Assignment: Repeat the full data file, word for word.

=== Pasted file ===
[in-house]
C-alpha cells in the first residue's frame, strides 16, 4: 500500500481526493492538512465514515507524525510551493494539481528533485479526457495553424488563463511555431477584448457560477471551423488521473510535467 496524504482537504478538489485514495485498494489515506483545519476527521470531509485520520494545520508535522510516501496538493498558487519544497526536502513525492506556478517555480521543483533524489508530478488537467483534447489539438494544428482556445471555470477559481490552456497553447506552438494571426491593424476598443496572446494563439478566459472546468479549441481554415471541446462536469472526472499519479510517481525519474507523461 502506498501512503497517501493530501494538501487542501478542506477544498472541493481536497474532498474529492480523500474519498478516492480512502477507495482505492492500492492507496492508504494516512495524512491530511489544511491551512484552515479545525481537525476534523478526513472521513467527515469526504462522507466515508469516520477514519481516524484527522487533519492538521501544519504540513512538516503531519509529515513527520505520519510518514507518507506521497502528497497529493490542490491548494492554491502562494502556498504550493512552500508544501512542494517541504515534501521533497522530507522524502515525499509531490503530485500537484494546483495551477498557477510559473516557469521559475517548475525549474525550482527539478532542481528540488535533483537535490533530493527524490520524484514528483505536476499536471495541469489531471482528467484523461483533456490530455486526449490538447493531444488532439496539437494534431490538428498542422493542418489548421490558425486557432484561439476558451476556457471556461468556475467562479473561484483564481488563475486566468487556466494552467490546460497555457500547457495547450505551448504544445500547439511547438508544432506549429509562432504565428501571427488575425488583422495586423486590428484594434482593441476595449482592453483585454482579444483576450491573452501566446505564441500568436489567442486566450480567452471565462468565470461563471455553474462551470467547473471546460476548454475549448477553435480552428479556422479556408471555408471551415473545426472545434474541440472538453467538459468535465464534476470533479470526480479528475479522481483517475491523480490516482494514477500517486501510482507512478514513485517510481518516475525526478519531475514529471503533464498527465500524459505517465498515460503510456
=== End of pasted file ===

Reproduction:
[in-house]
C-alpha cells in the first residue's frame, strides 16, 4: 500500500481526493492538512465514515507524525510551493494539481528533485479526457495553424488563463511555431477584448457560477471551423488521473510535467 496524504482537504478538489485514495485498494489515506483545519476527521470531509485520520494545520508535522510516501496538493498558487519544497526536502513525492506556478517555480521543483533524489508530478488537467483534447489539438494544428482556445471555470477559481490552456497553447506552438494571426491593424476598443496572446494563439478566459472546468479549441481554415471541446462536469472526472499519479510517481525519474507523461 502506498501512503497517501493530501494538501487542501478542506477544498472541493481536497474532498474529492480523500474519498478516492480512502477507495482505492492500492492507496492508504494516512495524512491530511489544511491551512484552515479545525481537525476534523478526513472521513467527515469526504462522507466515508469516520477514519481516524484527522487533519492538521501544519504540513512538516503531519509529515513527520505520519510518514507518507506521497502528497497529493490542490491548494492554491502562494502556498504550493512552500508544501512542494517541504515534501521533497522530507522524502515525499509531490503530485500537484494546483495551477498557477510559473516557469521559475517548475525549474525550482527539478532542481528540488535533483537535490533530493527524490520524484514528483505536476499536471495541469489531471482528467484523461483533456490530455486526449490538447493531444488532439496539437494534431490538428498542422493542418489548421490558425486557432484561439476558451476556457471556461468556475467562479473561484483564481488563475486566468487556466494552467490546460497555457500547457495547450505551448504544445500547439511547438508544432506549429509562432504565428501571427488575425488583422495586423486590428484594434482593441476595449482592453483585454482579444483576450491573452501566446505564441500568436489567442486566450480567452471565462468565470461563471455553474462551470467547473471546460476548454475549448477553435480552428479556422479556408471555408471551415473545426472545434474541440472538453467538459468535465464534476470533479470526480479528475479522481483517475491523480490516482494514477500517486501510482507512478514513485517510481518516475525526478519531475514529471503533464498527465500524459505517465498515460503510456